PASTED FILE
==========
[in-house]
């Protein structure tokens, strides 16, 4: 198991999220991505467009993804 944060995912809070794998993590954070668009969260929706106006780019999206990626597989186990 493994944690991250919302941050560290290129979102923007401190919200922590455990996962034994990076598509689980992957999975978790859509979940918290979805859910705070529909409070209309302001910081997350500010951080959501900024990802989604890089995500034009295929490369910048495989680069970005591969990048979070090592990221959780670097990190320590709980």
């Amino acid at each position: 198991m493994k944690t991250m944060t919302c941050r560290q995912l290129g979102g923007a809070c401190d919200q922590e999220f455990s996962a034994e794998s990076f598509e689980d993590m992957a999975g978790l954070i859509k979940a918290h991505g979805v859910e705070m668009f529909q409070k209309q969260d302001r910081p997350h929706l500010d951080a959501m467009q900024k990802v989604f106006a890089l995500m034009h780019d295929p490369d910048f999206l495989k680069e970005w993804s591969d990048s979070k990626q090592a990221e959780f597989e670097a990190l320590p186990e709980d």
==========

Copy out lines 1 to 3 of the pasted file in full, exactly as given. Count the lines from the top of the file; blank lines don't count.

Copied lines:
[in-house]
């Protein structure tokens, strides 16, 4: 198991999220991505467009993804 944060995912809070794998993590954070668009969260929706106006780019999206990626597989186990 493994944690991250919302941050560290290129979102923007401190919200922590455990996962034994990076598509689980992957999975978790859509979940918290979805859910705070529909409070209309302001910081997350500010951080959501900024990802989604890089995500034009295929490369910048495989680069970005591969990048979070090592990221959780670097990190320590709980």
């Amino acid at each position: 198991m493994k944690t991250m944060t919302c941050r560290q995912l290129g979102g923007a809070c401190d919200q922590e999220f455990s996962a034994e794998s990076f598509e689980d993590m992957a999975g978790l954070i859509k979940a918290h991505g979805v859910e705070m668009f529909q409070k209309q969260d302001r910081p997350h929706l500010d951080a959501m467009q900024k990802v989604f106006a890089l995500m034009h780019d295929p490369d910048f999206l495989k680069e970005w993804s591969d990048s979070k990626q090592a990221e959780f597989e670097a990190l320590p186990e709980d």